How will home robots and assistants change with LLMs and ChatGPT? It’s a question that is being asked by OpenAI, Microsoft, Amazon, and even Good Morning America.
Amazon is working on an upgraded version of its home robot Astro, powered by 'Burnham' technology. The robot has ChatGPT-like features, using large language models and other advanced AI.
"To put it simply: Our robot has a strong body. What we need next is a brain," one of the documents stated. "A robot with Burnham would understand – in the same way a human understands – the thousands of things that happen within a home every day without having to explicitly code for each one because that 'common-sense' knowledge is implicit in the data the language model was trained on." – Insider
The conversational interface is what makes it so intriguing. After years of speaking with Alexa, Siri, and Google Assistant, we all can recognize the vast difference in conversing with ChatGPT. An LLM offers a home assistant or home robot a nearly infinite number of functions.
Astro will be able to engage in dialogue based on what it has sensed around the house. And because it uses large language models, it could expand on whatever question you ask. Some useful examples would be:
- Asking if you left any lights or appliances (like the stove) on after you’ve left the house.
- Detecting falls or accidents and checking in on you.
- Looking for dirty spots around the house that need cleaning.
- Finding broken glass or sharp objects lying around.
- “Where’d I leave my keys?”
- Advanced babysitting functions, such as monitoring if kids did their homework before playing video games or seeing if they had friends over after school.
These are all tasks that are hard to explicitly code into a home robot. But with an LLM, they could infer and learn from anything you ask them to do.
One problem I foresee is that LLMs rarely say, “I don’t know.” Instead, they will make up an answer – or “hallucinate” as it’s commonly referred to. So what happens when it hallucinates an Amazon delivery employee (in plain clothes) as an intruder?
Nonetheless, this would be a great next step for Alexa, and would make sense why you would disband the previous group that led development on Alexa. Different skill sets are needed to ensure people trust and build healthy habits with AI (or talking computers in general).
Amazon has the right brand to make this happen. Google, as they do with most products, has screwed up their smart home offerings to the point where they’re almost unusable. And no other company has as many smart home devices already in the home.
Still, that’s not stopping other behemoths from competing on “ChatGPT meets home robots” products.
WTF? Robots and ChatGPT
Unsurprisingly, OpenAI is working on integrating their LLMs with robots. They’ve invested in 1X, a Norway-based engineering and robotics company “producing androids capable of human-like movements and behaviors.” Although, their humanoid form factor has much to improve before anyone puts that thing in their home.
Microsoft researchers are exploring how they can extend ChatGPT’s functionality into existing robotics such as robot arms, drones, and home assistants. They recognize that the current design loop for robotics involves an engineer or technical user coding the robot’s actions. However, because ChatGPT can generate code, average people could prompt a robot (with ChatGPT) to create entirely new actions through natural language. Check out their paper on ChatGPT for Robotics here.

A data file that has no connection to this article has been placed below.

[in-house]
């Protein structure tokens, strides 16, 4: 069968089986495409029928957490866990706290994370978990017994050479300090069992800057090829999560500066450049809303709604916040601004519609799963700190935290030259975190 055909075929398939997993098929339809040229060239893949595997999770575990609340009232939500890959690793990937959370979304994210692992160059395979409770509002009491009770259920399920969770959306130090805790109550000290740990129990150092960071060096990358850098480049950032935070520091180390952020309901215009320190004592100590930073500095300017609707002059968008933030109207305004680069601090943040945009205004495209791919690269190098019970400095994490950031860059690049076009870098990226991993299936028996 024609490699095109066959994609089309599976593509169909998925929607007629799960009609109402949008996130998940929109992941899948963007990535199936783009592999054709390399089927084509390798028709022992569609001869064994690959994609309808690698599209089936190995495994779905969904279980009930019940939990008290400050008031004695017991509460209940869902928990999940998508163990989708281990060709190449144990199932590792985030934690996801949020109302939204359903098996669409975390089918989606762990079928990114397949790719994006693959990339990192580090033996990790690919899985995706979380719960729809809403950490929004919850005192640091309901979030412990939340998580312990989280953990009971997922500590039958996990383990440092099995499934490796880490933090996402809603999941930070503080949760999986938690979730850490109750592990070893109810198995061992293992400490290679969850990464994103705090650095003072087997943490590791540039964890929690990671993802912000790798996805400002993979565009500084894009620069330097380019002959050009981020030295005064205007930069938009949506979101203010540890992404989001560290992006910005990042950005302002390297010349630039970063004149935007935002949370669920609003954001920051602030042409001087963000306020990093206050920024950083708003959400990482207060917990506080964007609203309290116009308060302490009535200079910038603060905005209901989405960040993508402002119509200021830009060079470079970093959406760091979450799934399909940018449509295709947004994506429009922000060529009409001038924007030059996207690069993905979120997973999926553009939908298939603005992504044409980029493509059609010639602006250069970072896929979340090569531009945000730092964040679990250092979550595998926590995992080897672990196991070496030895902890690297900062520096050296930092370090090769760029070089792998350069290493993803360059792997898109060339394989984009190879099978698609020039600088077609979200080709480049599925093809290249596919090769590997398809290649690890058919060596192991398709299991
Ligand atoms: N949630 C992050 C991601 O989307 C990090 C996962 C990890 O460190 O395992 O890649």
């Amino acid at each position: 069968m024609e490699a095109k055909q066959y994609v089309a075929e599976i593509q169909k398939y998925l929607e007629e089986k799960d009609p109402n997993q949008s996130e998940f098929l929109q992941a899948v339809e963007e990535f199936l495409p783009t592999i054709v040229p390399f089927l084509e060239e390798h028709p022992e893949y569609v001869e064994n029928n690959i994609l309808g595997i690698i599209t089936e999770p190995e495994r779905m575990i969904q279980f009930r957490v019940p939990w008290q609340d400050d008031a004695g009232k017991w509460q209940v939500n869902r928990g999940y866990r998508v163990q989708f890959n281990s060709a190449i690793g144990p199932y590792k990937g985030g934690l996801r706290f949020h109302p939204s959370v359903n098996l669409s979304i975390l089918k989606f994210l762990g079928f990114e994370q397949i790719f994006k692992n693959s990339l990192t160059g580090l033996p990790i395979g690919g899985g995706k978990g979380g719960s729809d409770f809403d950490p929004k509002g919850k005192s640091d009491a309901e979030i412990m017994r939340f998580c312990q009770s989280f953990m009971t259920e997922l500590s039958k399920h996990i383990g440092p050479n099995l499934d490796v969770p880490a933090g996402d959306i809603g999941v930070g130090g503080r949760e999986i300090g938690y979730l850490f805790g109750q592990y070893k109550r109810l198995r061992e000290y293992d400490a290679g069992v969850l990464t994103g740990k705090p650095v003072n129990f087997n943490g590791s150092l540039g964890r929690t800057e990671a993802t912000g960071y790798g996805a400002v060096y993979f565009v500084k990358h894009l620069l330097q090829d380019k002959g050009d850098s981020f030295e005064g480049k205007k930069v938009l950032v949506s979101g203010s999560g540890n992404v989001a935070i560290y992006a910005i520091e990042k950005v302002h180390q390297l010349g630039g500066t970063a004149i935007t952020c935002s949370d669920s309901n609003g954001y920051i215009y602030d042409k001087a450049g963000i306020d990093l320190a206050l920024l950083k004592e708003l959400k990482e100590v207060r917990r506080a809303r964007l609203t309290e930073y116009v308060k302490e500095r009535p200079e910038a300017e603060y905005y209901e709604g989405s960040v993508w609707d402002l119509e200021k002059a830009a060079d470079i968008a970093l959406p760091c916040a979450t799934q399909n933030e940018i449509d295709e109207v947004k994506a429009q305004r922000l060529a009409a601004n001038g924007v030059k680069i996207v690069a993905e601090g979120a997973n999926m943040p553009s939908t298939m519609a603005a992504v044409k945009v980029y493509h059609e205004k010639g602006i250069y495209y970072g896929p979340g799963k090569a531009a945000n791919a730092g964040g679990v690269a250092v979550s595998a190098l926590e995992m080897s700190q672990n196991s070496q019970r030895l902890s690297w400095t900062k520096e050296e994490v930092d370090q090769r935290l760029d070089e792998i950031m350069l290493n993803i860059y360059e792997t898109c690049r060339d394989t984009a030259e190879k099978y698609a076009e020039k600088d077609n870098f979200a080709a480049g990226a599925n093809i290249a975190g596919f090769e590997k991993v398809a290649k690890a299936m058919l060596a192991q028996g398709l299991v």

Lastly, we can’t talk about modern robotics without mentioning Boston Dynamics – the company that has been frightening us with their advanced four-legged robots called Spot for years. In Everydays 19, I theorized how these “Robot Service Dogs” will assist in everything from home security monitoring to being the sight for the blind.
Now, they’re testing how to integrate ChatGPT into Spot for any function:
ChatGPT makes it so we can command and control these robodogs with our words. Whereas I look at their robodogs in the consumer context, Boston Dynamics sees it for industrial settings.
In an email interview, Nielsen says these abilities have enabled large factory sites to use these robots in automated reconnaissance missions instead of installing thousands of expensive sensors everywhere. Each of these robodog missions have long tasks lists detailing what they need to check out during every walk. These tasks result in large datasets of observations that get fed into a database. “Only technical people can handle these. At the end of each mission, the robots capture a ton of data. There’s no simple way to query all of it on demand,” he says.
That’s where ChatGPT comes in. Nielsen says his team has created a much more streamlined way for Spot and its human controllers to communicate using natural language. Humans can talk to Spot using normal language commands, but perhaps more useful is Spot’s new ability to instantly parse tons of information and use those insights to answer previously unanswerable questions. “For example, we can cross-reference information from different [reconnaissance] missions for the first time without pre-programing that capability,” Nielsen says. “We give ChatGPT the raw data and instructions on interpreting it, and it answers the customer’s requests.” – Fast Company
Like Microsoft, Boston Dynamics views ChatGPT as a means of “dumbing down” the technical process of designing and controlling advanced robotics. And that’s both empowering and frightening.